Ripples and Shadows in Angel’s Egg

Angel’s Egg has a firm reputation as one of the premier “anime art films,” for whatever that’s worth. In anime fandom, it doesn’t really mean much; fans have a tendency to scorn the unfamiliar, and when you get to the kind of visual storytelling or narratively disruptive scene-setting that are often part and parcel with “arthouse film,” people who are into anime for the girls or robots tend to check out. “Pretentious” is the word – a word that in fandom dialect has come to mean anything outside of the familiar, and when your “familiar” is almost strictly genre fiction for teenagers, the Other can be a fairly broad place.

Angel's Egg

But it’s true that Angel’s Egg is a very unusual film. It’s clearly a personal project for Mamoru Oshii, who both directed and scripted the work (for all of its thirty-odd lines of dialogue). It’s about a girl who harbors a giant egg, keeping it safe with her as she wanders a neglected city and makes contact with a mysterious man. It’s a mood piece gesturing towards a message piece, but one of those stories where the thematic touchstones are vague enough that it relies on the viewer to bring it individual meaning. This is not a failure of the work – the experience of finding meaning in Angel’s Egg feels like the daily experience of the girl herself, sifting through evocative wreckage and finding lost secrets in decay.

The plot as described in that last paragraph nearly covers the film itself. Its first twenty-five minutes feature one line of dialogue, and aside from that are wholly devoted to articulating the daily experiences of the nameless girl. Those experiences are their own ample reward; Angel’s Egg is an almost unbelievably beautiful production, and its stately procession evokes a rich and specific world. The film depicts a world in decline; the man later muses on how their world might very well be an ark that has forgotten the world has flooded, and every frame of the film makes that feel like an entirely valid theory. The city is likely the film’s most vivid “character” – full of winding alleys and spindling lampposts, it feels like the eternal Lost City as described by Lovecraft, a place forgotten by time but somehow still alive, and instilled with the sensation of being watched.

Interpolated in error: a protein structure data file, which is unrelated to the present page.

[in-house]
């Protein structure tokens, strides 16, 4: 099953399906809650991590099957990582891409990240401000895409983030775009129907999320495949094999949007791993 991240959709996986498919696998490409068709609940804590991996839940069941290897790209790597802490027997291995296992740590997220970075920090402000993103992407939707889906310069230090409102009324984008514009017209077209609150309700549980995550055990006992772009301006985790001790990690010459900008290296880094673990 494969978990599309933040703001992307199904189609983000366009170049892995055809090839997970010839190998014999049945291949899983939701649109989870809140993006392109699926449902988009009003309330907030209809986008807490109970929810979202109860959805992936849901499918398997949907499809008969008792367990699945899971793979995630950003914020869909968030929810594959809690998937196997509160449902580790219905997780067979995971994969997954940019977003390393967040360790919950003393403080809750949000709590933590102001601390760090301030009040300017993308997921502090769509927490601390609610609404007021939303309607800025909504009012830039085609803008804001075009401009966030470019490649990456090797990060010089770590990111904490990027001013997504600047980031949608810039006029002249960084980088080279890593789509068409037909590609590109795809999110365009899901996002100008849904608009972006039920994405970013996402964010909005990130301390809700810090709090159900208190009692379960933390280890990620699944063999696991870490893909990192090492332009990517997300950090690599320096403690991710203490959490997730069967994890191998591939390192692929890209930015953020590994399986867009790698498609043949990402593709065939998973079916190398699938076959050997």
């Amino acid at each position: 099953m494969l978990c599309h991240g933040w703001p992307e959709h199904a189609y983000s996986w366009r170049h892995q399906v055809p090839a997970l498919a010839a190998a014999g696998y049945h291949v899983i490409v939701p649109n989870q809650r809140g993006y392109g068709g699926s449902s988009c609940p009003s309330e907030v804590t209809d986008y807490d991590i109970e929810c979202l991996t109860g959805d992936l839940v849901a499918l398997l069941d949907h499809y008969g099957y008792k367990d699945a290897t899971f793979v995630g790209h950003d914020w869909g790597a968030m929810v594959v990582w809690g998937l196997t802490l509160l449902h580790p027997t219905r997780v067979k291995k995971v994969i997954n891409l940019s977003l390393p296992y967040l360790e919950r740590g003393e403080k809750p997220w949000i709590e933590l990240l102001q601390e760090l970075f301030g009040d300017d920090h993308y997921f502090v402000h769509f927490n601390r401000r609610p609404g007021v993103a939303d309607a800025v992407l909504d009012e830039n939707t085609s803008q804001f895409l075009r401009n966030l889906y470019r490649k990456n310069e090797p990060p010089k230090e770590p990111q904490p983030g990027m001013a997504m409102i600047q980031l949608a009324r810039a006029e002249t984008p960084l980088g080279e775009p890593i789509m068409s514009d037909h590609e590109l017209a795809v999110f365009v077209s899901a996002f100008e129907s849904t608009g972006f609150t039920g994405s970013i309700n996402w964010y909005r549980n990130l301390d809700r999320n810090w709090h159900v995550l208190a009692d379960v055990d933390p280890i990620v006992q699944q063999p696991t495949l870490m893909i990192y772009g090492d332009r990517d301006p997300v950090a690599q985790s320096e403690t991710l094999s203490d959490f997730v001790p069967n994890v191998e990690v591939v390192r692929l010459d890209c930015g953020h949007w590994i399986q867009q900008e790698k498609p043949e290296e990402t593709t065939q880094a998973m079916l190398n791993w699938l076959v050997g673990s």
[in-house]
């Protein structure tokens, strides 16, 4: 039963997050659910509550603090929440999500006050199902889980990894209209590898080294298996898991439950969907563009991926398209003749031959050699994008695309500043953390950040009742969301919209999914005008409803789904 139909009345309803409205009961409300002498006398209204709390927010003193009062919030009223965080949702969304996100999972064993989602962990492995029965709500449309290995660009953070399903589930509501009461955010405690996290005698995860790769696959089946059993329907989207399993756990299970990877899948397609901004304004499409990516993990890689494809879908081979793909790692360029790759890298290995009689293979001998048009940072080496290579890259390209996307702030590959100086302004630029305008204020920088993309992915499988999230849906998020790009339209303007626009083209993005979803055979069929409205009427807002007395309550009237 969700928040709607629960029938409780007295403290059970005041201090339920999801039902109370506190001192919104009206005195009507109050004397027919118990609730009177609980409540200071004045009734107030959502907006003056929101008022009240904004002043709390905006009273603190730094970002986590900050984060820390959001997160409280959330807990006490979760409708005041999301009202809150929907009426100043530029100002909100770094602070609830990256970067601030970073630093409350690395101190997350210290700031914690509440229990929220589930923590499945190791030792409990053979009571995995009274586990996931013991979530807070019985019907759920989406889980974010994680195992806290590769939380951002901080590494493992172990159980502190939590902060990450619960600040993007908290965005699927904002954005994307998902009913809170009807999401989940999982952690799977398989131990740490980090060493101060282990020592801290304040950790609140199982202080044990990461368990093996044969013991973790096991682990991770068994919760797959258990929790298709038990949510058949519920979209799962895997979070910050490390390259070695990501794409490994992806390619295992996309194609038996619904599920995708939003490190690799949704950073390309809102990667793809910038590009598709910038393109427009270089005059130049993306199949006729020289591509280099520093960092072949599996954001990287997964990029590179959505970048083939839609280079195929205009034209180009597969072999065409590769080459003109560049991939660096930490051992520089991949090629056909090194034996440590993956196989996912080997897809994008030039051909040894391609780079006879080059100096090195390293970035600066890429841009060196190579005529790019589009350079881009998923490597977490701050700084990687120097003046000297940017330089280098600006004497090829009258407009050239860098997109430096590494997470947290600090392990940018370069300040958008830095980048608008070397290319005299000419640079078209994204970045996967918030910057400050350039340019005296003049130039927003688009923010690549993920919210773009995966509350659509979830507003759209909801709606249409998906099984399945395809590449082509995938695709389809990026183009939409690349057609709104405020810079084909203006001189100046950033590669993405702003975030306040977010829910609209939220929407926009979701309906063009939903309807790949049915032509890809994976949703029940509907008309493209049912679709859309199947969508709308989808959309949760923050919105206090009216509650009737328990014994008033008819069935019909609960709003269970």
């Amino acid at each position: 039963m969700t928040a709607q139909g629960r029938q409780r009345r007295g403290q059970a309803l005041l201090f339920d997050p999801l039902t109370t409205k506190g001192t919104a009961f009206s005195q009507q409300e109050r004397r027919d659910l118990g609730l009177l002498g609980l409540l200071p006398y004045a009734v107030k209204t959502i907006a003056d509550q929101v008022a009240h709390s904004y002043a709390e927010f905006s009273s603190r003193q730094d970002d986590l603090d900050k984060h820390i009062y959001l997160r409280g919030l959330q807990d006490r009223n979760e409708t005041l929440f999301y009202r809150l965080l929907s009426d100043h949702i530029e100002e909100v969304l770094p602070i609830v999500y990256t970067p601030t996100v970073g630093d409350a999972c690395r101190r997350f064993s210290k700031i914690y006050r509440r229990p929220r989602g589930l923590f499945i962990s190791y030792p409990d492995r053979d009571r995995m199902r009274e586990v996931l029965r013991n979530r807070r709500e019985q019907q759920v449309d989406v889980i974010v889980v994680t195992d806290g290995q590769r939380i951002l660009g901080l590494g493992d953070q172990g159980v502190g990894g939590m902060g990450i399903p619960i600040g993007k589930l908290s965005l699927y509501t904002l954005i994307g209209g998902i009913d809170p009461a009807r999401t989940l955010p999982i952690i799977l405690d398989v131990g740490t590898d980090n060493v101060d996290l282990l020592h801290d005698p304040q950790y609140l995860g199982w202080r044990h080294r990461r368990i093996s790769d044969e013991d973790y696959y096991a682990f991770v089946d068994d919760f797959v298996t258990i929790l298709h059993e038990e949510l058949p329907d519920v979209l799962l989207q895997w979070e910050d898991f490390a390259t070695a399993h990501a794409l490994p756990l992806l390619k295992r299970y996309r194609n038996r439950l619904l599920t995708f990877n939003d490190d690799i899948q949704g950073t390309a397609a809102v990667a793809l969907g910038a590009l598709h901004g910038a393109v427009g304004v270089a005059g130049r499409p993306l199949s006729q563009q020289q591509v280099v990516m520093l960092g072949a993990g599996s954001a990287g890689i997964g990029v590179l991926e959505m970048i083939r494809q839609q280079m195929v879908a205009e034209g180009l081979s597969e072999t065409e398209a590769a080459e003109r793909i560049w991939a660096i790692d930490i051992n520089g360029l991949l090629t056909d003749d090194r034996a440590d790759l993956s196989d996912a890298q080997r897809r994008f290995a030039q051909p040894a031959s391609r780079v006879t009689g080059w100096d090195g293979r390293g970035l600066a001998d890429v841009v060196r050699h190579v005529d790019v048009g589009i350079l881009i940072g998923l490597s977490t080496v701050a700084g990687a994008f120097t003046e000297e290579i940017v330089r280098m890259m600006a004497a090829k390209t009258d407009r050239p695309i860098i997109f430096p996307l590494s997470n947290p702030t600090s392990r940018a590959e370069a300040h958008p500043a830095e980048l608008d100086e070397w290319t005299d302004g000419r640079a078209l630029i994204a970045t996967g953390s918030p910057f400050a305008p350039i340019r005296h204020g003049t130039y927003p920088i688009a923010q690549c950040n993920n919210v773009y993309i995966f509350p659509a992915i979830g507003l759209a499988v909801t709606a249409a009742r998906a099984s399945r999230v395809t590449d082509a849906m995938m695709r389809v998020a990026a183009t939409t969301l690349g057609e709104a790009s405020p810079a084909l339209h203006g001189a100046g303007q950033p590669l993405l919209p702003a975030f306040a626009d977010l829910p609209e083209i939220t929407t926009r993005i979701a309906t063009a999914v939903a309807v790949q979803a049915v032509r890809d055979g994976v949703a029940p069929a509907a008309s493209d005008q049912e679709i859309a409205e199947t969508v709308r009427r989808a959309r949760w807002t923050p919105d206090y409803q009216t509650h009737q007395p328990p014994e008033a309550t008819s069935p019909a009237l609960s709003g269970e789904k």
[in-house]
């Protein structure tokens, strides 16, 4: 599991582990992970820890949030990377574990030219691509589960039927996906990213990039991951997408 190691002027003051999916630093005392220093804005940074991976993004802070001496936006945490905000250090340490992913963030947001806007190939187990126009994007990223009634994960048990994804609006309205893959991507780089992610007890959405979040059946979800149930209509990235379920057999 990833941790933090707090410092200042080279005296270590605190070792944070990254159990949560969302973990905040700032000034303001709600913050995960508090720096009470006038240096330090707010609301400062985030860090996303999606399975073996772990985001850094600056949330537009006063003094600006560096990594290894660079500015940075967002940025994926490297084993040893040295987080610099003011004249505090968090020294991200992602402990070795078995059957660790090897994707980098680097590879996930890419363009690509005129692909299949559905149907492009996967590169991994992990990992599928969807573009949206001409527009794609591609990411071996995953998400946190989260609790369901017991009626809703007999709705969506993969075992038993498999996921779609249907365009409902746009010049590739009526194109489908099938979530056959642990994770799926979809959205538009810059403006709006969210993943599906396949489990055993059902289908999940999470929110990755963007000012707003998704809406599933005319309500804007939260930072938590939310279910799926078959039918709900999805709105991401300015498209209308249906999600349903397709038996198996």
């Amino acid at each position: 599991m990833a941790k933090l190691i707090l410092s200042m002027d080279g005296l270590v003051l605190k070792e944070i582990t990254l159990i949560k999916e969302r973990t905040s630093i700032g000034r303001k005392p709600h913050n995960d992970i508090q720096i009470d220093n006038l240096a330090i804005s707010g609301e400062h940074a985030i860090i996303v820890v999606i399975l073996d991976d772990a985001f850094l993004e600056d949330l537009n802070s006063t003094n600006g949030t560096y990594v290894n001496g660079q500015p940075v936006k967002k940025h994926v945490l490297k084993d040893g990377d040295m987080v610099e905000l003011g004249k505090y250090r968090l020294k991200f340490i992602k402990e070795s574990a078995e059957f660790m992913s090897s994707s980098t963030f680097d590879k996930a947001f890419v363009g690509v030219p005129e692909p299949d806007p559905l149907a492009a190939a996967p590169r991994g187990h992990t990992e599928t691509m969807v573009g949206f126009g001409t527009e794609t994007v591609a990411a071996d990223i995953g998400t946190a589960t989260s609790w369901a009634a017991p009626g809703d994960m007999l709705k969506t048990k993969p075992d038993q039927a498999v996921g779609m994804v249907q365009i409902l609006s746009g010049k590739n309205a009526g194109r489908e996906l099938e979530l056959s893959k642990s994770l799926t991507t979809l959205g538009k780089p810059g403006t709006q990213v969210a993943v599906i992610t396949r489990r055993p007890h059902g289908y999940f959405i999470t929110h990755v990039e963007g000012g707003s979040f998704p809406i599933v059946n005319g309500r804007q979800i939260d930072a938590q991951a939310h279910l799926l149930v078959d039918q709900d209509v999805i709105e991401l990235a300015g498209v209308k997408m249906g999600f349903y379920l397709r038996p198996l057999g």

Angel's Egg

Windows loom overhead as the girl explores her city, with shots often framed to heighten the sense of lurking danger. The fraying architecture feels like it might one day simply collapse into the twisting vines of the forest, or that if it were to once sink beneath the waves, it would at least look no different from those creeping branches. The fact that the film’s few instances of “modern” machines seem organic as well does little to diminish this impression. War machines are constructed of pulsing metal veins and twisting spires, echoing the organic sharpness of every other design. When the film later reveals that the girl’s home is essentially a great mausoleum of creatures too old and terrible to mention, it feels like just one more interpretation of the fluid transition from brick to bone. The men who still inhabit the city feel like statues themselves, standing sentinel with their long poles beneath gargoyles and fish with sightless eyes.

There is a rich and consistent employment of negative space in Angel’s Egg, with the girl and her billowing hair seemingly the only bright things left in this world. Most objects are evoked in contrast, through shadows broken only by the vague outlines of what might be there. Darkening shading is rarely employed – instead, the world presents a beautiful delineation between white and black. Shadows hang like the ribs of some great animal, or swallow streets whole to create deliberate contrast. When the girl is glimpsed through a window, that window seems like all there is – in this world, what is lit is the outline, the bare fringes of a world largely sunken to cavernous blackness.

Angel's Egg

There is only one constant here, outside of that sensation of being in a city past time. It is the water – rushing, pouring, bubbling up or raining down. Every object is a symbol in Angel’s Egg, from the girl’s hair, which billows like a river or the roots of a tree, to the gnarled cross carried by the man. And the water is the most persistent symbol of all. Early on, the girl kneels by a river to drink, filling one more glass jar and staring out across the blackness. Like everything else, the water is defined by darkness, but in its shadow we can see the girl’s reflection – or her own fate, a future this ark-world may not be able to avoid. Bubbles rise like the girl herself, a small outline of white in inky darkness, as shots frame the world from below in obscurity and beauty. Water is something to be both treasured and spurned, and to the girl, it seems to echo her identity. She collects water from the city, and seems captivated by its ability to reflect. Water pours from the sky and from the mouths of old statues, waiting gently to swallow this city whole.

The men of the city reflect the state of their world. They stand like statues or soldiers, clad in fishing garb and clutching long spears. Their ugly hooks are drawn in contrast against the blackness, and when they move, it is to capture the fish that haunt their town. They rush through cobbled streets and across rooftops, thrusting at phantoms but spearing only the ruins of their own homes. If this even is their home – perhaps, like the great behemoths that carried the stranger, they are intruders here, soldiers looking for clean, hard answers. The men’s grey-blue tarps and jackets sink into the city, and when the water rises, they seem as one with the gargoyles overhead. They seek fishes or violence or certainty, hunting ghosts as the water pours down.